As a children’s non-fiction author, I’m usually commissioned to write a specific book. A couple of years ago, I decided to embark on writing adult non-fiction, but I struggled to find my subject. All I could do was read voraciously, as always, and keep my mind and eyes open to stories from any source. In the end, inspiration came from ‘The Short and the Long Of It’, an art installation by Uriel Orlow. His multimedia exhibition introduced me to the 14 merchant ships and their seafarers that were stranded in the Great Bitter Lake when President Gamal Abdel Nasser closed the Suez Canal during the Six-Day War in June 1967. Those ships remained in the Great Bitter Lake, trapped between the Israeli army on one side and the Egyptian forces on the other, until the canal reopened eight years later in 1975.
An independent community developed in the Suez Canal in the middle of a war zone – the Great Bitter Lake Association (the GBLA). The seafarers shared their supplies and resources according to need and organised a variety of social and sports activities. Although the ships came from both sides of the Iron Curtain, everyone cooperated together in a mini ‘United Nations’ – seafarers from the Eastern bloc along with sailors from Western countries. At the height of the Cold War, this was a truly extraordinary situation.
After my initial discovery of the topic came a burst of enthusiastic research, followed by doubt. I work full-time and have a variety of other unpaid commitments. The task of undertaking original research and producing a book in my spare time with no budget appeared enormous. Every now and again I made some contacts, spoke to a former seafarer or found a relevant source. But this sporadic approach was never going to succeed.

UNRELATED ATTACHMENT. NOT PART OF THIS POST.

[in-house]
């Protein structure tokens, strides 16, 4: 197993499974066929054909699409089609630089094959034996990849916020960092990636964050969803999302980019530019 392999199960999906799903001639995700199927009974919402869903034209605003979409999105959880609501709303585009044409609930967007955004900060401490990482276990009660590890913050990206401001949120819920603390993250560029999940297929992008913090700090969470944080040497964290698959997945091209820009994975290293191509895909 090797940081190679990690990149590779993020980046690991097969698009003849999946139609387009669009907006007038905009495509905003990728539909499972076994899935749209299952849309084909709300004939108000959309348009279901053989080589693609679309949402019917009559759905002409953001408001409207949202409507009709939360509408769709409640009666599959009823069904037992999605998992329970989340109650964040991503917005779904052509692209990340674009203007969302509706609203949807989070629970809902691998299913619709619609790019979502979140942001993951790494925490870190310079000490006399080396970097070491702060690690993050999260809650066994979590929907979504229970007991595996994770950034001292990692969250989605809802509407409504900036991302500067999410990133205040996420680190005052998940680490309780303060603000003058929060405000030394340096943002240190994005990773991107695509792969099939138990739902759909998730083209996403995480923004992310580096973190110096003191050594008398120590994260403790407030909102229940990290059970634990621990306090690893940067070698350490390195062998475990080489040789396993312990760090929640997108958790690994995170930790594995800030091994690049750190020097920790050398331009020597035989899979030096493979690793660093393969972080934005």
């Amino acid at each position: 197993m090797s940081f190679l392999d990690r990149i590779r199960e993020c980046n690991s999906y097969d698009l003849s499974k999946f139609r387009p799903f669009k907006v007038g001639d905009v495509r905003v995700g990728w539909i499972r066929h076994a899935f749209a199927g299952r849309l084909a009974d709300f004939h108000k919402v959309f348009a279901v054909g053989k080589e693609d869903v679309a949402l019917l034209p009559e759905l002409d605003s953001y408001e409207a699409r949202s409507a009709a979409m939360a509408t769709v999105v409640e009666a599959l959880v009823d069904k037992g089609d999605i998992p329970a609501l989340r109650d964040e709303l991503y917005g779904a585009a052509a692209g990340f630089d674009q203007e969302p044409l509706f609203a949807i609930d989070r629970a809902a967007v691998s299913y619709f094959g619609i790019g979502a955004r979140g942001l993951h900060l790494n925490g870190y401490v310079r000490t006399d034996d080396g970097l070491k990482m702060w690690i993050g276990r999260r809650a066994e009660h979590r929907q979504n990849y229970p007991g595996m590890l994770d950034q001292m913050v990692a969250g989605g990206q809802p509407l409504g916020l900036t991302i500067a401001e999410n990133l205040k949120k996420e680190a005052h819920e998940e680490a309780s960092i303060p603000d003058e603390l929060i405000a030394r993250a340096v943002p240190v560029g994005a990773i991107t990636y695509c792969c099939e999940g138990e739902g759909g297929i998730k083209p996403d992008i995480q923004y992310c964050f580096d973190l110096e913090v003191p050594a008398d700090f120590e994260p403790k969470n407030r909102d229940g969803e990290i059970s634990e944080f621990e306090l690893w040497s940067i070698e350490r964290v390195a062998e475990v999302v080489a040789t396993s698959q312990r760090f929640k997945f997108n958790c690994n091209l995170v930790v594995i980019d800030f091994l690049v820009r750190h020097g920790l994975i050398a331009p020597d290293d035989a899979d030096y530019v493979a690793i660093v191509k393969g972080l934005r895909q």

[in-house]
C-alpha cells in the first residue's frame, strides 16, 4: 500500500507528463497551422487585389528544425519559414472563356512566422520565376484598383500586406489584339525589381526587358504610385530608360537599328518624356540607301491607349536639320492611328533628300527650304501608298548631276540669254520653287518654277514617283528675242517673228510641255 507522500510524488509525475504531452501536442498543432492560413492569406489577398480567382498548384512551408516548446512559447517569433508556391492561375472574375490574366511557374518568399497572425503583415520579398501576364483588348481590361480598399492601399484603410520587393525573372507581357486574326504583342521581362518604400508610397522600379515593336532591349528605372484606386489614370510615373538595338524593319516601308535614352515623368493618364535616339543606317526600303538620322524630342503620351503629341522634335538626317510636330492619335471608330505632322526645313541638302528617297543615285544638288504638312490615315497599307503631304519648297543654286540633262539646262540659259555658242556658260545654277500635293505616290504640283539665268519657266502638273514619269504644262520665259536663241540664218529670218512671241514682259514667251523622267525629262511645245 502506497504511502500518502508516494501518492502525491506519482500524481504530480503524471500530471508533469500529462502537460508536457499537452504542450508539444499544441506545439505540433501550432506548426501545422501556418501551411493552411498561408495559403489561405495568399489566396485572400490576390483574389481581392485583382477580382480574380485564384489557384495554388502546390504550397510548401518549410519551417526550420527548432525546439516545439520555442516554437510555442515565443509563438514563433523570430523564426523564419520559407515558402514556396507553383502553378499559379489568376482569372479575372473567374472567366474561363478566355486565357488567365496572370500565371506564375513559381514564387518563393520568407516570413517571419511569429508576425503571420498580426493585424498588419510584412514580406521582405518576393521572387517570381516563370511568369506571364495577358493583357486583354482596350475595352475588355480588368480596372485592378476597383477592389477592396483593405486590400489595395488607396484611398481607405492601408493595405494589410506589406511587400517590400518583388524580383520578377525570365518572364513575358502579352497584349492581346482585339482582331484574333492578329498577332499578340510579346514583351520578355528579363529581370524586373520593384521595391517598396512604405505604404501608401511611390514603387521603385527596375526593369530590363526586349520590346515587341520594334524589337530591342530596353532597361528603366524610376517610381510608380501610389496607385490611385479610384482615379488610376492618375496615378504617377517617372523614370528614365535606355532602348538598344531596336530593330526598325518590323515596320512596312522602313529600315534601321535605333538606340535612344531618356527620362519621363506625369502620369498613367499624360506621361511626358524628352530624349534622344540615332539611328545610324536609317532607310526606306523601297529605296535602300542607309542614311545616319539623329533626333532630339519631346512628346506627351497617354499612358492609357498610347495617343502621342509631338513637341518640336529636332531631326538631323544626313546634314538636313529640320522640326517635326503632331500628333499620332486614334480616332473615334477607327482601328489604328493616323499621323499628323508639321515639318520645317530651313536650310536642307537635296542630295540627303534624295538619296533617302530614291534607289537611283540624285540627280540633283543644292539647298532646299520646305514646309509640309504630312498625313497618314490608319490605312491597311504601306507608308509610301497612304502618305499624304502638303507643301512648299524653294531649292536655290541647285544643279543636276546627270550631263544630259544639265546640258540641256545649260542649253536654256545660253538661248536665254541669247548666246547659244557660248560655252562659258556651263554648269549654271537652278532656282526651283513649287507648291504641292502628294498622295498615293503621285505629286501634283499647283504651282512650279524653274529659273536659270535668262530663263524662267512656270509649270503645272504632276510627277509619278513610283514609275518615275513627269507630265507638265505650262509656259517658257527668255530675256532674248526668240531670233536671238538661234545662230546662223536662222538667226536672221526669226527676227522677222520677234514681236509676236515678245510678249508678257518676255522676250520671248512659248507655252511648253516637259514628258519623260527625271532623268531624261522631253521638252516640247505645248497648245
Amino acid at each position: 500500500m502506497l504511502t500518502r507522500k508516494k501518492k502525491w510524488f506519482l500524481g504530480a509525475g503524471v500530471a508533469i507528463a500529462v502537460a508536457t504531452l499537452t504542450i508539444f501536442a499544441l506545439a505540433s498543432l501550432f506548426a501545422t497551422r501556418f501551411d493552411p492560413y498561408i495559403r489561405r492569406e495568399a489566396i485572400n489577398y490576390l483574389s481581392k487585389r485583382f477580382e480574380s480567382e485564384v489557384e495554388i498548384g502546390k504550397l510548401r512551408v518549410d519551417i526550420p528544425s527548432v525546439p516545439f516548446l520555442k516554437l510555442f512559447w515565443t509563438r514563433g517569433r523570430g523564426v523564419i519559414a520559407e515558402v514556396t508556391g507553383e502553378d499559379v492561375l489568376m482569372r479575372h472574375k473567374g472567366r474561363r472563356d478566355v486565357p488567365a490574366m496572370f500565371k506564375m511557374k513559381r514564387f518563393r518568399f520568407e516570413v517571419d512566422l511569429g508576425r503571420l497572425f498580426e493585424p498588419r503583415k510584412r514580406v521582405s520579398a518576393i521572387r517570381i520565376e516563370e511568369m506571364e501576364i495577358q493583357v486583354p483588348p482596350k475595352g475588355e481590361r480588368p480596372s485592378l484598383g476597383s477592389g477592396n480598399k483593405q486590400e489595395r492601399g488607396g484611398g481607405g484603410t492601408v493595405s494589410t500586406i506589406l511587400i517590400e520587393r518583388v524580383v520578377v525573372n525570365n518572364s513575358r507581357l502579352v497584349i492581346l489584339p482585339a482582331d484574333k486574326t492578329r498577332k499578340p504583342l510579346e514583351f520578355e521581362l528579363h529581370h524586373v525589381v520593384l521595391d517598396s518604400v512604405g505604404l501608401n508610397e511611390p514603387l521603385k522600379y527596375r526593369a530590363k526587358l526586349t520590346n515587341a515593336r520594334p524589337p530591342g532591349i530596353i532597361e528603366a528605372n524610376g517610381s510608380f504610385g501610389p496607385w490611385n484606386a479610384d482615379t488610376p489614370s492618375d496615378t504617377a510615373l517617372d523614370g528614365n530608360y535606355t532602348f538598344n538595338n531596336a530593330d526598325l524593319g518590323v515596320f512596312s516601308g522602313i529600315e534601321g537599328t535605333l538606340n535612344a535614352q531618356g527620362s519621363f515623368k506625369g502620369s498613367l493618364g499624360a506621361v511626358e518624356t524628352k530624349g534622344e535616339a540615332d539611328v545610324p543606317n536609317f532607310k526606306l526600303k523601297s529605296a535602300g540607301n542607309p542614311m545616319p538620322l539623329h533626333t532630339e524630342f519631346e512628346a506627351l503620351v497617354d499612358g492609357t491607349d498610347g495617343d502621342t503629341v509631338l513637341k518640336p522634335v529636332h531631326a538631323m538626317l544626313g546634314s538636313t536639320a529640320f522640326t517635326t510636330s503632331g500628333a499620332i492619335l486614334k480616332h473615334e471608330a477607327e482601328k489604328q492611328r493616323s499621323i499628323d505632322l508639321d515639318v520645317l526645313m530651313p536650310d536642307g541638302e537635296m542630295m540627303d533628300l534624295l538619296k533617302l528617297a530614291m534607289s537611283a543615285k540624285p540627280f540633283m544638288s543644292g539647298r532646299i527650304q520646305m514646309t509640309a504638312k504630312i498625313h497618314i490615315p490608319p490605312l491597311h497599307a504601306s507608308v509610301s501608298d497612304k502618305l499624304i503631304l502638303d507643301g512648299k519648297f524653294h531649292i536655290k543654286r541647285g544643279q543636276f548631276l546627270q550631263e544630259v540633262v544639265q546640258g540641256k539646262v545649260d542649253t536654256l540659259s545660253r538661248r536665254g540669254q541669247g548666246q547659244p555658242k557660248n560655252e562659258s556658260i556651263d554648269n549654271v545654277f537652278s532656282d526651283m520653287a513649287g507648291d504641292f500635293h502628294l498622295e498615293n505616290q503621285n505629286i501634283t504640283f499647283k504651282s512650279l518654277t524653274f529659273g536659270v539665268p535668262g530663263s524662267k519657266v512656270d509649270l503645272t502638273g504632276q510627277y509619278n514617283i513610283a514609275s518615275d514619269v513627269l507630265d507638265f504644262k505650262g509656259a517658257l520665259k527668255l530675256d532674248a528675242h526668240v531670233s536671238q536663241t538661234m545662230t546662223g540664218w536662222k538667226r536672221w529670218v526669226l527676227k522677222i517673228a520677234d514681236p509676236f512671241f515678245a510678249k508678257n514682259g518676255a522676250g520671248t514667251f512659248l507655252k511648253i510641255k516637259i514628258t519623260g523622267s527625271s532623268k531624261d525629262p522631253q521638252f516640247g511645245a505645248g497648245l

It wasn’t until I spoke to another writer about the problem last summer that I found a solution, and it came in the form of just five words: ‘Write a little every day’, advised my friend Yvonne Smith. And that did the trick. From then on, I sleepily made a pot of tea at 6.30 every morning, switched on my computer and settled down to one to two hours of work on my project. Gradually, the book took shape.
Even though I was convinced it was a great story, and there were no other books like it on the market, I hadn’t allowed enough time to find a publisher. I decided to take the plunge and self-publish. It’s been a steep learning curve. I’ve worked in publishing for many years as a writer, editor and project manager, but I’ve never had sole responsibility for a book from original idea through to printed title. I engaged professional colleagues to edit and design the book, prepare the photos and proofread the text. I sent sections of text to former seafarers to check that I’d interpreted their accounts correctly. But the buck stopped with me, not with a publishing company, which made me feel exposed, uncertain and under-confident about the whole project.
The doubts haven’t gone away. I’ve brought together many sources in a novel way and there may be factual inaccuracies; some people may dispute my interpretations. It’s a work in progress, an important story that deserves to be well known – but I know it’s not the full story. I accept the limitations. I may develop the project further in the future, and others may pick up where I have left off and add to the body of research, bringing new insights. I’m happy to have contributed to a broader understanding of this unique episode, a slice of micro-history that indicates the potential of human beings left to their own devices to create cooperative communities in the most unlikely of circumstances.
Stranded in the Six-Day War will be launched on 1 June at the 50th anniversary reunion of the seafarers trapped in the Suez Canal at the Merseyside Maritime Museum in Liverpool.
To order copies of the book, please contact me: www.cathsenker.co.uk